The tracks in the foreground are the Reading’s Schuylkill and Lehigh Branch, and the Pennsy’s Schuylkill Division, both continuing northbound along the river to pass by the Dana Parish Auto Frame Plant.

The Orange Car - Reading PA

 

The Orange Car was closed sometime in the late 80s or early 90s, when RACC expanded and tore it down to build a parking lot next to the then new Yocum Library.
Images from Readingmodeler.com

 

The Orange Car - Reading PA

Reading Railroad – Sinking Spring – 1972

Below are a few pictures of the main Reading Railroad line tracks that follow 422 out West, in Sinking Spring. These images were taken at the Woodrow Avenue crossing. Notice the old Sinking Spring school building in the background. Also the old station building before it’s restoration in the last image. FM Brown’s Sons (image 1) has been located in that building next to the tracks since the 1960s. If you want to enjoy this scenery today, head over the the Railroad House restaurant and enjoy a beer and the passing trains. Not much has changed in this immediate area since these images were taken.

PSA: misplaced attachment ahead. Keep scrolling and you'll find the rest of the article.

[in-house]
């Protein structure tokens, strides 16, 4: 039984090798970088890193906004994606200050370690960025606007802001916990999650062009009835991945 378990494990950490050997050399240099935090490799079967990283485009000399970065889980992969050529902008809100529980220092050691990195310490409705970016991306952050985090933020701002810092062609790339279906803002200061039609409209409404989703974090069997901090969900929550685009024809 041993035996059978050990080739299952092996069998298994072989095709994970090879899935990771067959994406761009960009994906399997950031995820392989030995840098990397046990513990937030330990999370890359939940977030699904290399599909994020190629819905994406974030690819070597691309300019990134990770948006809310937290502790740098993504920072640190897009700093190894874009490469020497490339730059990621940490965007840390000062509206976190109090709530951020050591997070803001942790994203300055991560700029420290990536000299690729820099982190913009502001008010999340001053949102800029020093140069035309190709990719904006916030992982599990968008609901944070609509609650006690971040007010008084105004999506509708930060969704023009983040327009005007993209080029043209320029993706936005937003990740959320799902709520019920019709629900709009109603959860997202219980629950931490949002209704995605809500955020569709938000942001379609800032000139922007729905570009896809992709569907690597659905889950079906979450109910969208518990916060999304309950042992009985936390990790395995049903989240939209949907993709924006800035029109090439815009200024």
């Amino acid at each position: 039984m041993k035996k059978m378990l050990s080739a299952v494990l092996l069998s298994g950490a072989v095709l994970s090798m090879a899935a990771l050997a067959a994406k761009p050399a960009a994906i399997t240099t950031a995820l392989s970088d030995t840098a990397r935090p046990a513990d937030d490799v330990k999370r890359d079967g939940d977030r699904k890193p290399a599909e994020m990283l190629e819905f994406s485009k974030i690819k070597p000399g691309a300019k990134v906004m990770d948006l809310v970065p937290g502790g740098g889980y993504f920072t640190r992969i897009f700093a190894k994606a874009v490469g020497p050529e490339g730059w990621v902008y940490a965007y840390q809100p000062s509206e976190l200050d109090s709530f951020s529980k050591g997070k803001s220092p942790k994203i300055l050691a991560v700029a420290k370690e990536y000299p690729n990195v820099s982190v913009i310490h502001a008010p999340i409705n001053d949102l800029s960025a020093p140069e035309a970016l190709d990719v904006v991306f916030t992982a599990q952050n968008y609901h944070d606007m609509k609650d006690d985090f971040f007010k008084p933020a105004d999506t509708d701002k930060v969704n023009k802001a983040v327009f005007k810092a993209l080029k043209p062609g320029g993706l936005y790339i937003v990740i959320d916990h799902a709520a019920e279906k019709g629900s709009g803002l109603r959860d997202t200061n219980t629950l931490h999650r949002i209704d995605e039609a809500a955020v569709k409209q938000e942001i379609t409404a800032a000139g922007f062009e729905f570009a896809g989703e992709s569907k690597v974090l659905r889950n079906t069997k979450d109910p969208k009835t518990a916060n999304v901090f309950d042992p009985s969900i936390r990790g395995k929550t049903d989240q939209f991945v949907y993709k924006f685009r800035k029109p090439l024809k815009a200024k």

Image source

Reading Railroad - Sinking Spring - 1972 Reading Railroad - Sinking Spring - 1972 Reading Railroad - Sinking Spring - 1972 Reading Railroad - Sinking Spring - 1972

Flashback Friday: Linette Candies

Linette Candies is a local chocolate candy company especially known for their “Betcha Life” candy bars. They used to be located at the building shown below at 105 Washington Street in Reading. At some point they moved to a larger location in Womelsdorf. According to yellowpages.com;

Linette Quality Chocolates was founded in 1927 as a family-owned seasonal chocolate novelties producer. It is one of the leading manufactures of pure chocolate confections in the United States. The company produces a range of industrial confectionery ingredients that are used as inclusions in various bakery and ice cream products. It packages its products in a variety of innovative styles and pouch bags, foil wrapping, tubs, display shippers and pallet merchandisers. Linette Quality Chocolates packing and manufacturing facilities are spread over a total area of more than 125,000 square feet. Some of its product specialties include seasonal chocolates, chocolate-covered raisins, and dark chocolate mint and peanut butter cups. The company is a part of Ralcorp Holdings since 2000.

 

Linette Candies
in the 1970s – notice the train tracks used to run up Washington Street

Linette Candies

Betcha Life Bar